On a sunny afternoon in October, in one of those generic conference rooms in Tresidder Union, the creaky machinery of Stanford's Honor Code is being dismantled. Almost every Tuesday at 4 p.m. for the last year, 15 tenacious souls--students, faculty and administrators--have gathered here to weigh matters of justice and fair play. President Gerhard Casper set the process in motion last spring when he convened the so-called Committee of Fifteen. Its ambitious agenda: to replace the tangled bureaucratic procedures used to handle cases of misconduct and academic dishonesty at Stanford.

Due in April, the committee's final rewrite of the 29-year-old Legislative and Judicial Charter is intended to serve as a blueprint that will guide the University's approach to cheating and student misconduct into the next century.

The questions facing the Stanford committee have been getting more attention lately at schools across the country. What can be done to discourage cheating among college students? Should students themselves be put in charge of judicial proceedings? Can a system based on a notion as quaint as "honor" still work in today's fast-paced digital world?

Cheating, in fact, is on the rise on college campuses. Term papers can now be downloaded from the Internet and math formulas or entire sonnets can be programmed into a wristwatch. Anonymous surveys in 1993 showed that 64 percent of students at nine state universities admitted to serious test cheating, up from 39 percent in 1963, according to research by Donald McCabe, founding president of the Center for Academic Integrity.

These trends are reflected at Stanford, where the number of Honor Code violations jumped from 19 in 1984-85 to 45 a decade later. In recent years, Stanford students have been caught plagiarizing, copying from a solutions manual and passing off someone else's work as their own.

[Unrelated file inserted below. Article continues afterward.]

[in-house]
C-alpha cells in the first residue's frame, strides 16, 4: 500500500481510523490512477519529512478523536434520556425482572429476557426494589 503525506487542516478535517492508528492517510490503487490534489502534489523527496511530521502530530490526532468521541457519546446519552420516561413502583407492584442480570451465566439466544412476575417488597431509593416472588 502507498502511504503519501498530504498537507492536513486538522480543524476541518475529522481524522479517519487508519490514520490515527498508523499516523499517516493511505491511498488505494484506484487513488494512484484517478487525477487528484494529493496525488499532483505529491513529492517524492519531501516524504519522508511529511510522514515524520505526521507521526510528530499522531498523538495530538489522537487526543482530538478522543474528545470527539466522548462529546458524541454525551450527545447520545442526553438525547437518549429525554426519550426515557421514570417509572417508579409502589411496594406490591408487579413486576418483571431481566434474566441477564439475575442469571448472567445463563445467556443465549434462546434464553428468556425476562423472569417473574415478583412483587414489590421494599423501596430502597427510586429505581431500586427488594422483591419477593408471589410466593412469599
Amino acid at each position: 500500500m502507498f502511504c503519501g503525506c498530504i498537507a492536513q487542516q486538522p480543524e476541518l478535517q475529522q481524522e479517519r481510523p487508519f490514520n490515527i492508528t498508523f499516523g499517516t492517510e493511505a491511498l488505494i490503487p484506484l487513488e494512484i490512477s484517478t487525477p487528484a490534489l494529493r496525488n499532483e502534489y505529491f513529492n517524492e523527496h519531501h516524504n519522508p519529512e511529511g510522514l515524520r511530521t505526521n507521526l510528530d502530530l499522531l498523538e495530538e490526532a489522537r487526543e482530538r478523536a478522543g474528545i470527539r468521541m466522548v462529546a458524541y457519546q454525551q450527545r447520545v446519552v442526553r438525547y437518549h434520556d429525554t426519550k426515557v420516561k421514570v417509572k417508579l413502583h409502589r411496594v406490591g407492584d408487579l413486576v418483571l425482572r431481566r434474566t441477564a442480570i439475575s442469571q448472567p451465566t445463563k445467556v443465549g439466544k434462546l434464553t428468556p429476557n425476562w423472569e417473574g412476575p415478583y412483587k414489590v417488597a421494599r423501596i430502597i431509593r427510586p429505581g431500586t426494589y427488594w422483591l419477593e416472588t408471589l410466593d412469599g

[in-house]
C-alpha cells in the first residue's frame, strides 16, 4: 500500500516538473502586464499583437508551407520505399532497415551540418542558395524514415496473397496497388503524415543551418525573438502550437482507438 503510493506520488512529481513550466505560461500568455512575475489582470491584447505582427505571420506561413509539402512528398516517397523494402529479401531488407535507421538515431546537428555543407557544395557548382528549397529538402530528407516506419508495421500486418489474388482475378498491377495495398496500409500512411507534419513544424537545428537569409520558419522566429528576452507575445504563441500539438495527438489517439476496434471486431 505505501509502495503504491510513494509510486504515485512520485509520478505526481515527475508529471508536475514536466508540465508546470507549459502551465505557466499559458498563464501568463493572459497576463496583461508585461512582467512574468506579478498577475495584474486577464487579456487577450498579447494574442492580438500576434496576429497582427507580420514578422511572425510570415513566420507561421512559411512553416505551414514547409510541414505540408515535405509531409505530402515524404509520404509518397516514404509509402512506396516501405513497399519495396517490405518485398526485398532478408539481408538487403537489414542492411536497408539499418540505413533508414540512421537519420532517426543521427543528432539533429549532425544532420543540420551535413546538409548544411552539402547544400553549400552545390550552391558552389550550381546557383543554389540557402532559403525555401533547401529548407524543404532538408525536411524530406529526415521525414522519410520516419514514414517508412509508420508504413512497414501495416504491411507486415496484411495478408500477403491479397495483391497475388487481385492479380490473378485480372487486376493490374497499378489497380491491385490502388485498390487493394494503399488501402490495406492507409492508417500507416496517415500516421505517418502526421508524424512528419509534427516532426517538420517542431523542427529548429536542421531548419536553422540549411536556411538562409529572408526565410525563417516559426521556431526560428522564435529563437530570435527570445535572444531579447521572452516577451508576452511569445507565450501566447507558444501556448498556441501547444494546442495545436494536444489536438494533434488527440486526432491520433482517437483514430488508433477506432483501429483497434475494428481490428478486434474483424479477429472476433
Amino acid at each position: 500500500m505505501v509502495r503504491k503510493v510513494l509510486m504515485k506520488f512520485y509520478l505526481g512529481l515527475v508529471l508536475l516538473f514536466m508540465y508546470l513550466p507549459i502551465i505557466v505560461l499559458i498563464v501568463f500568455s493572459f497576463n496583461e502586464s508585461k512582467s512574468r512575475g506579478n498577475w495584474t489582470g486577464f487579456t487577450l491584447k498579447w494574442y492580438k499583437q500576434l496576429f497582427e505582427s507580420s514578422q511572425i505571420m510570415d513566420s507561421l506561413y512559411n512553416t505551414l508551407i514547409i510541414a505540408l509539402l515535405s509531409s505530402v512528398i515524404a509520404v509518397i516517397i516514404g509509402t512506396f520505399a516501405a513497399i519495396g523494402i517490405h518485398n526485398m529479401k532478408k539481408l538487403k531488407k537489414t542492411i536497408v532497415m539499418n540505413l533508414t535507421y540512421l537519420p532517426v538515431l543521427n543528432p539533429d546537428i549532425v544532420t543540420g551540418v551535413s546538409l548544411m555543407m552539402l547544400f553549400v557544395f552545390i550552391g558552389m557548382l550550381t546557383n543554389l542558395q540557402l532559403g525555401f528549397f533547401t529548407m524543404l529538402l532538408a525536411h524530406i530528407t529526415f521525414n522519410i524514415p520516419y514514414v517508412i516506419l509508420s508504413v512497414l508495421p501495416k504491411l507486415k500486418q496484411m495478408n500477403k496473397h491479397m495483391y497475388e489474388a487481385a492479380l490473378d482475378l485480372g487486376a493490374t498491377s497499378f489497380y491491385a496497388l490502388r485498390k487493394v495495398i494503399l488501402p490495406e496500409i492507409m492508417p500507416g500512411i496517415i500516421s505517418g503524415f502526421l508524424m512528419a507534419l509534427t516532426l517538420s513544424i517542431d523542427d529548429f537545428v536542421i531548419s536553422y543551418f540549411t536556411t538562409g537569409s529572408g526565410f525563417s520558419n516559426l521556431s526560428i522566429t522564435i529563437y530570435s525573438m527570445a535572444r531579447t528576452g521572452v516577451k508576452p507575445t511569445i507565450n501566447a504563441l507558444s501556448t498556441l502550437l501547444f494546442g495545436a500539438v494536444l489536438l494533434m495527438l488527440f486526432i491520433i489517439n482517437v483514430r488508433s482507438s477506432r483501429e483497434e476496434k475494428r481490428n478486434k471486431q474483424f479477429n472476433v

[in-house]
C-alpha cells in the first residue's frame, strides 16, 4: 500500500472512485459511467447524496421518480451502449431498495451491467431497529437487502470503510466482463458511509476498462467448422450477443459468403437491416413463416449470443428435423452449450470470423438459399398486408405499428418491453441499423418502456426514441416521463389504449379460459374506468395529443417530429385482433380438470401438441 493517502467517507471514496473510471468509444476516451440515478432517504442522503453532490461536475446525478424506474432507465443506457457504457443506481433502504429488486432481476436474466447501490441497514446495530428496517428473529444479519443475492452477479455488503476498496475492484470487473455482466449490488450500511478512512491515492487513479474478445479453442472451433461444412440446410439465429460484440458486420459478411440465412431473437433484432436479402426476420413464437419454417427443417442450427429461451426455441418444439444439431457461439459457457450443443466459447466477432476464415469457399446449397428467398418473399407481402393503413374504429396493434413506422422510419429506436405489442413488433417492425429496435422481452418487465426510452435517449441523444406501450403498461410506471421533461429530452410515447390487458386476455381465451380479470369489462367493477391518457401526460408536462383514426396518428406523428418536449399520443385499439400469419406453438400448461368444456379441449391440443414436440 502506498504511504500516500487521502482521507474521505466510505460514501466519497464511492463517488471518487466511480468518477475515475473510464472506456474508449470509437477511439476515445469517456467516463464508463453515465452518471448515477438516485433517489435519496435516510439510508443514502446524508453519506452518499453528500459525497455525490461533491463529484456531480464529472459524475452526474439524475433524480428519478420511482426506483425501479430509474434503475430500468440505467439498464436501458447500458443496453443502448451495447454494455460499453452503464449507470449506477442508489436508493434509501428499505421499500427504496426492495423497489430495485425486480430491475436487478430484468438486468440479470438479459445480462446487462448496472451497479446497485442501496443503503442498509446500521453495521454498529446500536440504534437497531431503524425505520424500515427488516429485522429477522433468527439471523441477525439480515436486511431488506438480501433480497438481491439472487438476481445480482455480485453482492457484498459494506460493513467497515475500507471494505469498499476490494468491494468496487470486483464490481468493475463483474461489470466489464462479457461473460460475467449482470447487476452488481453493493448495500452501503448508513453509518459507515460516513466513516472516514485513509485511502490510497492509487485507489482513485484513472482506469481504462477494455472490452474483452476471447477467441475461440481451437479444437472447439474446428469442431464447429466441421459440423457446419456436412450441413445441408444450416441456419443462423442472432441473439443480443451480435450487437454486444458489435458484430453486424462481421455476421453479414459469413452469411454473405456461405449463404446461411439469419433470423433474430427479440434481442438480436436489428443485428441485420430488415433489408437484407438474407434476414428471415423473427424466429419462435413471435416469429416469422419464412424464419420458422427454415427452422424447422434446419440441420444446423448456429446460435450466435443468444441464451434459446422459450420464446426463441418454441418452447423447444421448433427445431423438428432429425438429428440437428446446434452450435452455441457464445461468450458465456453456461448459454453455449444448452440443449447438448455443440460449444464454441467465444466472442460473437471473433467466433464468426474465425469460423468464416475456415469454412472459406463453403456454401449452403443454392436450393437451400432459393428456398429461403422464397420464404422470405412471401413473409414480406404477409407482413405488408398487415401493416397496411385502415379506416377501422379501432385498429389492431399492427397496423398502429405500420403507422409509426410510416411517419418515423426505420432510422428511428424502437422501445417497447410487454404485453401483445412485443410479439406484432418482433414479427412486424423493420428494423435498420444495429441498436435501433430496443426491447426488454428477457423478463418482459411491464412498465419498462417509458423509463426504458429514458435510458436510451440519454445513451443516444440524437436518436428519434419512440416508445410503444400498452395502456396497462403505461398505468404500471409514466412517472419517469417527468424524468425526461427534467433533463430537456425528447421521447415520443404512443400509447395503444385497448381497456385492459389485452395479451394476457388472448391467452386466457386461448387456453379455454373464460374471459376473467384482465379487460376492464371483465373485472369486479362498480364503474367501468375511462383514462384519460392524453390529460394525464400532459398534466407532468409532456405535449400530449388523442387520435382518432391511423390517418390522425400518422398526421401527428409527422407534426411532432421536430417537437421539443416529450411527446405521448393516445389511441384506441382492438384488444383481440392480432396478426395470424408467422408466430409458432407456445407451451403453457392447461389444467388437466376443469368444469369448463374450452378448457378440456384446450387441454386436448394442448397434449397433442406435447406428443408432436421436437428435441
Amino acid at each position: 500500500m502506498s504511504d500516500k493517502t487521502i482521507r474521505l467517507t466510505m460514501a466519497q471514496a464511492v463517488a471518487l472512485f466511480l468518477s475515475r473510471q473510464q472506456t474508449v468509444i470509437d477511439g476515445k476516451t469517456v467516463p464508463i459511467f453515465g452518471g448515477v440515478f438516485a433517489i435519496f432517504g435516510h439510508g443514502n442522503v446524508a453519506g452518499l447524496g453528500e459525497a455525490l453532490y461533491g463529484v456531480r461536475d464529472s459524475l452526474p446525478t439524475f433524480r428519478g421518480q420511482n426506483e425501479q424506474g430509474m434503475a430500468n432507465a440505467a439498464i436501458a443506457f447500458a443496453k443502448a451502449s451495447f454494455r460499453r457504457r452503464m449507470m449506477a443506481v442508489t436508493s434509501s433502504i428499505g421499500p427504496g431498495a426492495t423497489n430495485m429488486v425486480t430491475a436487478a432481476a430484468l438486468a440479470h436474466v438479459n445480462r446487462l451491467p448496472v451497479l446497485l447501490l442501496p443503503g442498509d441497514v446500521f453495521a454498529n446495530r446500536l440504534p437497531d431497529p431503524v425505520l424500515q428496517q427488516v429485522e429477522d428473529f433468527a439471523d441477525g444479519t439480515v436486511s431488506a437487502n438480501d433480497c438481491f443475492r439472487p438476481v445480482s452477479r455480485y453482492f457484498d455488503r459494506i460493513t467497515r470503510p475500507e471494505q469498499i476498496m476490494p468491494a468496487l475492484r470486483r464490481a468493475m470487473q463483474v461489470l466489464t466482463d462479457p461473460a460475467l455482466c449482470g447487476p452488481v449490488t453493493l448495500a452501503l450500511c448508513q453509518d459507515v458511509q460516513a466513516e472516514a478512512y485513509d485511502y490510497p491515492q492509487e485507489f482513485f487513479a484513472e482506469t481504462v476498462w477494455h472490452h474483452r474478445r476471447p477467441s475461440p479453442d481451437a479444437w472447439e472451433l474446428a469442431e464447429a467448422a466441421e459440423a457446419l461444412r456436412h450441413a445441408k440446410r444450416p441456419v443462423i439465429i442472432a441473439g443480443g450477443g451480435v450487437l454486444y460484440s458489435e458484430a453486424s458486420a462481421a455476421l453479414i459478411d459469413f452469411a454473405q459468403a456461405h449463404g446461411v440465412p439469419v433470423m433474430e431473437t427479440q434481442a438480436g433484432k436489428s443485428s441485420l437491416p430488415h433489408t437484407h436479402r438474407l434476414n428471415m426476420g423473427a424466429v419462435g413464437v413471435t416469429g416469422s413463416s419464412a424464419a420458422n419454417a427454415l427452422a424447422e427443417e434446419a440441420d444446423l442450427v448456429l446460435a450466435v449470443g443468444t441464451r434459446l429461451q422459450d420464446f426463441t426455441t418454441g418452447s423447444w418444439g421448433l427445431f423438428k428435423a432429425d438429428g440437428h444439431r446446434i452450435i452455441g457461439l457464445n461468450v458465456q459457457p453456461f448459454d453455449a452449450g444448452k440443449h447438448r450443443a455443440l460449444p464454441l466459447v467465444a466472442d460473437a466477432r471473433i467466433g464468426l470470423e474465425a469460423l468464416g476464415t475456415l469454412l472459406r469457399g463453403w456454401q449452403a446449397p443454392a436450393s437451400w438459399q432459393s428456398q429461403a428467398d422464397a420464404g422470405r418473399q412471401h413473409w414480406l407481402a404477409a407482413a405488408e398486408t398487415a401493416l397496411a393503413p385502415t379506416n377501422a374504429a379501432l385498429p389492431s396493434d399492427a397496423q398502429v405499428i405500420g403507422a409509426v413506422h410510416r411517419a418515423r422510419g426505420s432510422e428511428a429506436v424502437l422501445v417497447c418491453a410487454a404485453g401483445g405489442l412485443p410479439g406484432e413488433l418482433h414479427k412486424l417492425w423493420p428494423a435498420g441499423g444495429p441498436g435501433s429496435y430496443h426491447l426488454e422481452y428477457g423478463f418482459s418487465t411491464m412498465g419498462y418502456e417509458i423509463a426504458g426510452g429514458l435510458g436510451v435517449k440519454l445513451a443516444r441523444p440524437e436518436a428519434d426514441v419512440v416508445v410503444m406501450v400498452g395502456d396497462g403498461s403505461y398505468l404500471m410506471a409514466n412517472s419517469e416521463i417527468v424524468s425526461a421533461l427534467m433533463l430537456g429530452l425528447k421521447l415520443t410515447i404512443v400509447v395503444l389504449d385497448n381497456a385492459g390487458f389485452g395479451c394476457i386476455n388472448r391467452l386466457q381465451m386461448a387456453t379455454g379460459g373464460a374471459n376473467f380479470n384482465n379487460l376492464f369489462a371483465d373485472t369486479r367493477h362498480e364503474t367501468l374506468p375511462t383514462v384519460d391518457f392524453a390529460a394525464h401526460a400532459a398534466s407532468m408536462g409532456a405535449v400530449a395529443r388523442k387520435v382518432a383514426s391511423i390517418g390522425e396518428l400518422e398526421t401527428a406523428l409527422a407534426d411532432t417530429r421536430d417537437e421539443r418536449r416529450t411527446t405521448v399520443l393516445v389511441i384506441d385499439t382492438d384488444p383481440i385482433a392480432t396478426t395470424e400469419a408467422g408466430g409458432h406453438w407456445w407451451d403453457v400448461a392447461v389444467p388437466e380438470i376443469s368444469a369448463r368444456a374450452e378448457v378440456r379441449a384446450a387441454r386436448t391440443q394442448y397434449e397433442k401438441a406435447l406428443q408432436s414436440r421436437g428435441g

Such examples are fairly typical across the country--and becoming more so. "Students are cheating because they see other students cheating and the institution not doing anything about it. So they feel they're at a disadvantage if they don't cheat," McCabe says. "But I think students at a majority of colleges today really want to see cheating addressed."

The solution, many schools have recently concluded, is to get students themselves to address the problem. This has revived interest in the venerable tradition of honor codes, which typically demand extensive student involvement. "You really need students to buy into a program," says Judith Viggers Nordin, assistant dean of Georgetown's business school, who helped draft that university's new honor system. "Otherwise it all becomes just another administrative thing up on the bulletin board." That's the direction Stanford's reformers are heading, too. "What we really want to do is take the responsibility away from administrators and give it to student panels," says geophysics professor Mark Zoback, who is chairing the Committee of Fifteen, known around campus as C-15

Honor codes are perfectly suited to this rediscovered approach because, by definition, they contain some combination of a student pledge, a student judiciary, unproctored exams and some onus on students to report cheating among their peers.

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The tradition of the honor code can be traced to the schools of the antebellum South. William and Mary College instituted the country's first honor code in 1779, and the University of Virginia adopted one in 1842. In those days, an honor code was simply an informal vow taken by the sons of plantation owners not to lie, cheat or steal. Violators were ostracized and pressured to promptly leave the school.

For many years, academic historians doubted honor codes could work above the Mason-Dixon line. "The sentiment of honour is an aristocratic product, fostered in the South by family pride," wrote University of Oregon professor Henry Sheldon in his 1901 book,  Student Life and Customs. According to Sheldon, an early attempt to establish an honor code at Stanford failed because "the strong sense of personal honour is the peculiar product of Southern life and conditions."